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Alexandros Karapanos (Greek: Αλέξανδρος Καραπάνος, 1873-1946) was a Greek politician and diplomat. He was born in from Arta (Epirus) and died in Athens.

He was the son of the politician and archeologist Konstantinos Karapanos. He studied law and political science in Paris and at 1899 he joined the Greek diplomatic corps and became the country’s ambassador on several European capitals during the following years. At the outbreak of the Balkan Wars he was appointed political-diplomatic advisor of the Army of Epirus.

At February 1914, when the Great Powers awarded the region of Northern Epirus, which was under the control of the Greek army, to the Principality of Albania, he moved to Gjirokastër and became Minister of Foreign Affairs in the provisional autonomous government formed by the local Greek population. His relative, Georgios Christakis-Zografos, was the head of this government. After successful negotiations with the representatives of the Great Powers and William of Wied of Albania, in May, the Protocol of Corfu was signed which granted full autonomy to Northern Epirus.[1]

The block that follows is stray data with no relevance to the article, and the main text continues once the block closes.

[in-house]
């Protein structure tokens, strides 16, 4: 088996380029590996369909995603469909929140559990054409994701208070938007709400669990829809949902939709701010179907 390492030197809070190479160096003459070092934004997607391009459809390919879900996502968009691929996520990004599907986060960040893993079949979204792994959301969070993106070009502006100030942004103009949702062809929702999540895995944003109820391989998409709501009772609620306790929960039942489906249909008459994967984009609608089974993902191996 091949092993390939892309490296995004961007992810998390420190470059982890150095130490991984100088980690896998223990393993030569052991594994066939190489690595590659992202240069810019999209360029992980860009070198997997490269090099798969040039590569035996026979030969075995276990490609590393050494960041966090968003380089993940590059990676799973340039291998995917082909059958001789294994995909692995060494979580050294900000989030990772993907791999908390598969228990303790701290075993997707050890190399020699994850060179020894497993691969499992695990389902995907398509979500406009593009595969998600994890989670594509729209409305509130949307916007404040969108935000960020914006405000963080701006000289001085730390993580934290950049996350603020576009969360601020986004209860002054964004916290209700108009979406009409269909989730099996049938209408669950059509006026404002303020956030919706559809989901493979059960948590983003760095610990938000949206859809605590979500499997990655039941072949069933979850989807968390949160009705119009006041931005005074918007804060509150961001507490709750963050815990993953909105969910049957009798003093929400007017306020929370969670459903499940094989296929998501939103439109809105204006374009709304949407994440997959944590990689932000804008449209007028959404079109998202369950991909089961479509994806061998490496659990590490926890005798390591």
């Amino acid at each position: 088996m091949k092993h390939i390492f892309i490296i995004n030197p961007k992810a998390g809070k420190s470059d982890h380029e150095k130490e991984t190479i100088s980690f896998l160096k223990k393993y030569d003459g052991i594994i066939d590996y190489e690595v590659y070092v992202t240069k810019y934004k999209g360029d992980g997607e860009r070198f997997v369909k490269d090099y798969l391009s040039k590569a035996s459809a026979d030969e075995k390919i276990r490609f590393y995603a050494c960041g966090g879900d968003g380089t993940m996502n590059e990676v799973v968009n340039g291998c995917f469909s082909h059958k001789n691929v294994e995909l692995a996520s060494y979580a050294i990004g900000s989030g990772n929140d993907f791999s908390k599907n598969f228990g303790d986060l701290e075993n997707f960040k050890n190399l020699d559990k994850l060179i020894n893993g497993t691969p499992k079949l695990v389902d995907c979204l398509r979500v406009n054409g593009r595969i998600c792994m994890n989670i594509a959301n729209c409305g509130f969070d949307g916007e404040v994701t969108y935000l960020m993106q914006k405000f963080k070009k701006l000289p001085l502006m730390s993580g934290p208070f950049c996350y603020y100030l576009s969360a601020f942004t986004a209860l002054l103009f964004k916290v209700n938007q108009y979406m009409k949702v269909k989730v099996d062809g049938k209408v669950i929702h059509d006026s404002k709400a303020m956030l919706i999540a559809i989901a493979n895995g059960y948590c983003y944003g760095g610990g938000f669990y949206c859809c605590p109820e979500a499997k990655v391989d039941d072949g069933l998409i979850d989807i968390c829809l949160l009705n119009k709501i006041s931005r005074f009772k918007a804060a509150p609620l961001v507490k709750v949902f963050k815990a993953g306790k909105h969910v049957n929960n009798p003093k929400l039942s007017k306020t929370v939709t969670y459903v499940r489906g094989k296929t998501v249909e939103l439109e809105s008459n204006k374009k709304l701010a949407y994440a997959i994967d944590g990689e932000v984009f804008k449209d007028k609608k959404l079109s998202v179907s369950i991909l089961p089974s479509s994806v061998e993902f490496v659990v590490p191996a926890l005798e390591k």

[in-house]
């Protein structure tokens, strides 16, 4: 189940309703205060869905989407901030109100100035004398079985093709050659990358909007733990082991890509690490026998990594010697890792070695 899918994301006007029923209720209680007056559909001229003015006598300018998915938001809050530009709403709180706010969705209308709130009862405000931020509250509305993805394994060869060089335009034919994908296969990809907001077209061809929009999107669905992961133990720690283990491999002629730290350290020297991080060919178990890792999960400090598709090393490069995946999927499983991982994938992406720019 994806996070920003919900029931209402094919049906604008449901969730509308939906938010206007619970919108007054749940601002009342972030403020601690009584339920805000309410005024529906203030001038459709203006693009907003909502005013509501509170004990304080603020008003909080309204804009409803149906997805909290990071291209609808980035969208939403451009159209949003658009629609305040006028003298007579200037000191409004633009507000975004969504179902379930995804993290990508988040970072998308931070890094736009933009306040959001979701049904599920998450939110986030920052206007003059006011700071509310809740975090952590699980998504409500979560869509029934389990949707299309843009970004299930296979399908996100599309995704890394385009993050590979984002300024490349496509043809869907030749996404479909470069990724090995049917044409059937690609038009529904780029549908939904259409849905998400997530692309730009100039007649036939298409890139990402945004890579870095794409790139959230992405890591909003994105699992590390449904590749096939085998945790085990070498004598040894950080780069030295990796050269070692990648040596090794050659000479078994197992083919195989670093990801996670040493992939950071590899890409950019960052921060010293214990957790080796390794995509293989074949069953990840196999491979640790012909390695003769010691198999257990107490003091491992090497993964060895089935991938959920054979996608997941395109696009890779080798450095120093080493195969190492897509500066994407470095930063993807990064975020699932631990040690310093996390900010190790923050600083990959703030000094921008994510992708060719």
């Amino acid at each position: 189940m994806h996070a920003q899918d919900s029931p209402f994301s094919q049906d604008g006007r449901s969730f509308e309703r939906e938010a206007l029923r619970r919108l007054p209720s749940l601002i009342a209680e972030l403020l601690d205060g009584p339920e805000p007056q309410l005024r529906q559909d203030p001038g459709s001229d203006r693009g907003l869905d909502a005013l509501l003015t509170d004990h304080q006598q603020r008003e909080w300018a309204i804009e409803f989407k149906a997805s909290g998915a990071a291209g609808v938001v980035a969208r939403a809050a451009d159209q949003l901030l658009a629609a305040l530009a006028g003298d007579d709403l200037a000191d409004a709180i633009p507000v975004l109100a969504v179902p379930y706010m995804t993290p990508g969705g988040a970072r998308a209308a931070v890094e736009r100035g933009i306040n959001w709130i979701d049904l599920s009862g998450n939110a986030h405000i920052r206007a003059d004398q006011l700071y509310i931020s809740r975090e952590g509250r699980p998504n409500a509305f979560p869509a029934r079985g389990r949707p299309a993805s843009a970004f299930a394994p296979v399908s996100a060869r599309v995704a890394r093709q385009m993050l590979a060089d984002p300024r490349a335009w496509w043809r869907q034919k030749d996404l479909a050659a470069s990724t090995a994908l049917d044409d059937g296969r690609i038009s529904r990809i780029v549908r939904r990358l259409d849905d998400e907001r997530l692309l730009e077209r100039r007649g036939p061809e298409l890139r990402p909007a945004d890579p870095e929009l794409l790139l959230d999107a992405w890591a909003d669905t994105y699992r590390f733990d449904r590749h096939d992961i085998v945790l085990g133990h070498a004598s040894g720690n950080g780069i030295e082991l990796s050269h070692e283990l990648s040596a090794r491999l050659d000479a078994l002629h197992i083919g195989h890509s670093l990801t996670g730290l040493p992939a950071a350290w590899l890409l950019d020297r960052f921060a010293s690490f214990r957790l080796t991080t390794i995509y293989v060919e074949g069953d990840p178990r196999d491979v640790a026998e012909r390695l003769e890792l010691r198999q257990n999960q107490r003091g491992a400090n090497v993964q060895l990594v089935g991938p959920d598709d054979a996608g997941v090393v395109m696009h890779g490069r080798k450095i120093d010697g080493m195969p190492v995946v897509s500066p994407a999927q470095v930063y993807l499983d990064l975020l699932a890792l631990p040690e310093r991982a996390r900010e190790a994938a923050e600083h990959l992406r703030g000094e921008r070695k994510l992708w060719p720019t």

At the Greek elections of 1915 he became MP for Arta, and in 1916 he was appointed Minister of Foreign Affairs of Greece.[2] He launched negotiations for the country’s participation with the Triple Entente in the First World War, but negotiations finally reached a deadlock.

Karapanos participated at the Paris Peace Conference (1919), as a representative of the Northern Epirotes. In 1920 he became again an MP. Two years later, following the Asia Minor Catastrophe, he disagreed with the policies of the military revolt of September 1922, and rejected an offer to become Prime Minister of Greece.

Continuing his diplomatic activity, he was sent to Rome in 1923 to negotiate with Italy, after the Corfu incident. In 1928 he became again Minister of Foreign Affairs, in the cabinet of Eleftherios Venizelos (4 July 1928-7 Juny 1929). During this period Greece signed a number of treaties with Italy and Yugoslavia.

Alexandros Karapanos was the founder of the newspaper Elefthero Vima, which is known today as To Vima ("the podium" in Greek) and the magazine Politiki Epitheorisi ("Political Review").


^ Ottoman Empire and Its Successors 1801-1927. William Miller. Routledge, 1966.ISBN 0-7146-1974-4, 9780714619743
^ http://www.indiana.edu/~league/ministergreece.htm


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